Rachel Mander’s walk to Glasgow began with the Bible.
An evangelical from Sheffield, England, she had long been convinced of the connection between loving God and loving her neighbor. But when she was 19 or 20, she also saw the connection between loving her neighbor and caring for creation.
Then she couldn’t stop seeing it.
“It’s like looking for angels in the Bible,” she said. “You don’t notice how many there are until you actually look and then you see them popping up everywhere. Me and my friends started reexamining Scripture and seeing how being a person of faith means you care for the environment. Suddenly, it was on every page.”
Today, 24-year-old Mander is one of the coleaders of a 750-mile relay-pilgrimage from the southwestern tip of the United Kingdom to Glasgow, Scotland, where this year’s UN Climate Change Conference, known as COP26, will begin opening ceremonies on October 31.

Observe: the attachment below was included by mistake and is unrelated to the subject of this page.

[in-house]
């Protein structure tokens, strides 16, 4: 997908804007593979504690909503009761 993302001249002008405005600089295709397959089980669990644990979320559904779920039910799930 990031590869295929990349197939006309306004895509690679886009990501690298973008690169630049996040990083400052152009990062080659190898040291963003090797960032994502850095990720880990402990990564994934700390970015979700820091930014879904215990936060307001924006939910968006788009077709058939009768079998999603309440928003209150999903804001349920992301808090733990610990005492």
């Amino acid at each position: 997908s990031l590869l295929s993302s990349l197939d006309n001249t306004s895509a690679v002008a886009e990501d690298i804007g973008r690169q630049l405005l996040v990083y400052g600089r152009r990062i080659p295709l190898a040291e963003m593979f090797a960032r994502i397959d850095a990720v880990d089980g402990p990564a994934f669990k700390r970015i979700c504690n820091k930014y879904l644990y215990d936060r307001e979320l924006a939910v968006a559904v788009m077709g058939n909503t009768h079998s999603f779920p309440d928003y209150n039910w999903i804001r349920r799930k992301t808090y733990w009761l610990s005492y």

The Young Christian Climate Network (YCCN) has organized about 2,000 people to make the walk. Convicted that the climate crisis is pressing, urgent, and must be resolved in this generation, they are pleading with church institutions, governments, and local congregations to take concrete steps to reduce carbon emissions.
They hope that their journey will raise awareness, rally people to the cause, and put pressure on governments to address the fact that burning fossil fuels has substantially increased the atmospheric concentrations of greenhouse gases, with serious negative consequences around the world.
In 2015, at COP21 in Paris, 196 countries committed to take action that would limit the increase in the global mean temperature to 2 degrees Celsius and to pursue action that would limit the increase to 1.5 degrees. The legally binding international treaty is known as the Paris Agreement.
Mander said that so far, the commitments have failed to materialize and global temperatures continue to rise.
“I’m both really looking forward to walking into Glasgow with the relay to COP26 and simultaneously terrified of the false optimism of witnessing a conference happy to sleepwalk into a decade of emissions increasing 16 percent, not dropping 45 percent,” she said. “I’d like the church to see taking action on climate change as something for us all to take part in, as a journey we are all taking steps toward together.”
On the relay, creation care advocates compared notes on what churches can do, and what they are doing.